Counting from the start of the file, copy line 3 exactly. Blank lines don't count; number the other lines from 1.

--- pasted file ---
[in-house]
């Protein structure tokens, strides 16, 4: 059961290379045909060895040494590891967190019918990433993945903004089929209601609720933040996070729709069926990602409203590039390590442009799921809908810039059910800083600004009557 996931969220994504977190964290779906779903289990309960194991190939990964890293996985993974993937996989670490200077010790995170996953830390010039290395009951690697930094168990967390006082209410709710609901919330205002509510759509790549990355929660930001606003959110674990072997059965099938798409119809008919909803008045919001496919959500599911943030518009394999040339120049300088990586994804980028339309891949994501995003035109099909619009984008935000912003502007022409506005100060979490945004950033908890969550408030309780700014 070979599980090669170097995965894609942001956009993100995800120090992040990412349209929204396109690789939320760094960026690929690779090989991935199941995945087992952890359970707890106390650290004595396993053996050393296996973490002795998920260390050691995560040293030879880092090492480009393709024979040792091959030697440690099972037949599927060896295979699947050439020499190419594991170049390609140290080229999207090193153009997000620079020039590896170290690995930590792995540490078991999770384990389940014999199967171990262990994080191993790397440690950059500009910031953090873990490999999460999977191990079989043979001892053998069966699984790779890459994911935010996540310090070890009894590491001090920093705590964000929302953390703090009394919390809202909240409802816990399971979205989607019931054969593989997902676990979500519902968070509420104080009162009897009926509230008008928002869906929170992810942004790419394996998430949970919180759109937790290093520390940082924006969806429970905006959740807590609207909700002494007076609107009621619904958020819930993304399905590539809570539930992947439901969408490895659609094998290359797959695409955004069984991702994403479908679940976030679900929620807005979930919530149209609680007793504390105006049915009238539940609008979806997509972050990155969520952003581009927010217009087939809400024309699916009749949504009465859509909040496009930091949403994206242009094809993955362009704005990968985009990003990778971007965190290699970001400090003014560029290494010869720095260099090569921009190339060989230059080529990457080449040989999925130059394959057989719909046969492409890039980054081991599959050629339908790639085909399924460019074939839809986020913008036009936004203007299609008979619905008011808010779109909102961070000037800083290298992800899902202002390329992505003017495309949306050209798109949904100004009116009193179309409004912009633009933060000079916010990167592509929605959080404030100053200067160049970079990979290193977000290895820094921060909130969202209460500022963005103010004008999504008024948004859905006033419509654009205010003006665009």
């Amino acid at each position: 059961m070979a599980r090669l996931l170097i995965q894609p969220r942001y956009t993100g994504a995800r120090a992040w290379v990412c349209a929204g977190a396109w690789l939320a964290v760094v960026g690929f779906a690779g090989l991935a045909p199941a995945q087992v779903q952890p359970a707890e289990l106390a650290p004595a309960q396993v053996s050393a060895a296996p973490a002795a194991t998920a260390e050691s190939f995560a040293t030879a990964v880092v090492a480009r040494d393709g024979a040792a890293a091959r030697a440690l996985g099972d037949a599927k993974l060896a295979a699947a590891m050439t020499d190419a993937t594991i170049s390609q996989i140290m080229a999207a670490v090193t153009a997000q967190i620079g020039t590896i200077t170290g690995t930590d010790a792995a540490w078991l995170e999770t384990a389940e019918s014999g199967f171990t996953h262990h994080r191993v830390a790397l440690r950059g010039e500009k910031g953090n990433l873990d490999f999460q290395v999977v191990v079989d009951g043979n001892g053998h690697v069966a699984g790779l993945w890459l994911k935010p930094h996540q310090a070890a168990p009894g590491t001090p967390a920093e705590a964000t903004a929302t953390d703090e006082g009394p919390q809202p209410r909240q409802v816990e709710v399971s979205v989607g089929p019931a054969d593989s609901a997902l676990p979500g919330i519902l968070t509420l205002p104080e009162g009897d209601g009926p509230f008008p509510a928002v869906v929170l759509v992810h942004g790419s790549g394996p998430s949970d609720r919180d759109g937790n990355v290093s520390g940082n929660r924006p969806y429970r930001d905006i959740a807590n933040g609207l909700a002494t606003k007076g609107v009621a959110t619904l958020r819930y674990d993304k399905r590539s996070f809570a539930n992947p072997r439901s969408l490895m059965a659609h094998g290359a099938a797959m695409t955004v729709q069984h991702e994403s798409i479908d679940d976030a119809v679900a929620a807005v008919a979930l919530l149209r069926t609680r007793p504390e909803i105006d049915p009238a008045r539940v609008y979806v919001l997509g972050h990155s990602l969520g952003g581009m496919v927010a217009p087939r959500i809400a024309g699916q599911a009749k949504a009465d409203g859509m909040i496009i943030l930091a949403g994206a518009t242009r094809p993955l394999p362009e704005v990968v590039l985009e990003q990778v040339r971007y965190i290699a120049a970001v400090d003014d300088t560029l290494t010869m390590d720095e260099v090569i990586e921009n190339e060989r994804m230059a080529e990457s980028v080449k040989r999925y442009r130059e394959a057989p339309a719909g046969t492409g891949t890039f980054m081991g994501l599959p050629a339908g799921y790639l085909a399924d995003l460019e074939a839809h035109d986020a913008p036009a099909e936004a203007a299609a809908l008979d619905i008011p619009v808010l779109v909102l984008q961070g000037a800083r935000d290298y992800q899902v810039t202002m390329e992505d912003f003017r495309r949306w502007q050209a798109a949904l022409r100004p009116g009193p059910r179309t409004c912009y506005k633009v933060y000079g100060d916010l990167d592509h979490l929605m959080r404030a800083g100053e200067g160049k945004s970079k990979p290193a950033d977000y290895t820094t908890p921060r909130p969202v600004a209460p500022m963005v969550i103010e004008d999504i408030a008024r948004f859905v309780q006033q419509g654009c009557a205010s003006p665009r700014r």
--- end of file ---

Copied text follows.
């Amino acid at each position: 059961m070979a599980r090669l996931l170097i995965q894609p969220r942001y956009t993100g994504a995800r120090a992040w290379v990412c349209a929204g977190a396109w690789l939320a964290v760094v960026g690929f779906a690779g090989l991935a045909p199941a995945q087992v779903q952890p359970a707890e289990l106390a650290p004595a309960q396993v053996s050393a060895a296996p973490a002795a194991t998920a260390e050691s190939f995560a040293t030879a990964v880092v090492a480009r040494d393709g024979a040792a890293a091959r030697a440690l996985g099972d037949a599927k993974l060896a295979a699947a590891m050439t020499d190419a993937t594991i170049s390609q996989i140290m080229a999207a670490v090193t153009a997000q967190i620079g020039t590896i200077t170290g690995t930590d010790a792995a540490w078991l995170e999770t384990a389940e019918s014999g199967f171990t996953h262990h994080r191993v830390a790397l440690r950059g010039e500009k910031g953090n990433l873990d490999f999460q290395v999977v191990v079989d009951g043979n001892g053998h690697v069966a699984g790779l993945w890459l994911k935010p930094h996540q310090a070890a168990p009894g590491t001090p967390a920093e705590a964000t903004a929302t953390d703090e006082g009394p919390q809202p209410r909240q409802v816990e709710v399971s979205v989607g089929p019931a054969d593989s609901a997902l676990p979500g919330i519902l968070t509420l205002p104080e009162g009897d209601g009926p509230f008008p509510a928002v869906v929170l759509v992810h942004g790419s790549g394996p998430s949970d609720r919180d759109g937790n990355v290093s520390g940082n929660r924006p969806y429970r930001d905006i959740a807590n933040g609207l909700a002494t606003k007076g609107v009621a959110t619904l958020r819930y674990d993304k399905r590539s996070f809570a539930n992947p072997r439901s969408l490895m059965a659609h094998g290359a099938a797959m695409t955004v729709q069984h991702e994403s798409i479908d679940d976030a119809v679900a929620a807005v008919a979930l919530l149209r069926t609680r007793p504390e909803i105006d049915p009238a008045r539940v609008y979806v919001l997509g972050h990155s990602l969520g952003g581009m496919v927010a217009p087939r959500i809400a024309g699916q599911a009749k949504a009465d409203g859509m909040i496009i943030l930091a949403g994206a518009t242009r094809p993955l394999p362009e704005v990968v590039l985009e990003q990778v040339r971007y965190i290699a120049a970001v400090d003014d300088t560029l290494t010869m390590d720095e260099v090569i990586e921009n190339e060989r994804m230059a080529e990457s980028v080449k040989r999925y442009r130059e394959a057989p339309a719909g046969t492409g891949t890039f980054m081991g994501l599959p050629a339908g799921y790639l085909a399924d995003l460019e074939a839809h035109d986020a913008p036009a099909e936004a203007a299609a809908l008979d619905i008011p619009v808010l779109v909102l984008q961070g000037a800083r935000d290298y992800q899902v810039t202002m390329e992505d912003f003017r495309r949306w502007q050209a798109a949904l022409r100004p009116g009193p059910r179309t409004c912009y506005k633009v933060y000079g100060d916010l990167d592509h979490l929605m959080r404030a800083g100053e200067g160049k945004s970079k990979p290193a950033d977000y290895t820094t908890p921060r909130p969202v600004a209460p500022m963005v969550i103010e004008d999504i408030a008024r948004f859905v309780q006033q419509g654009c009557a205010s003006p665009r700014r």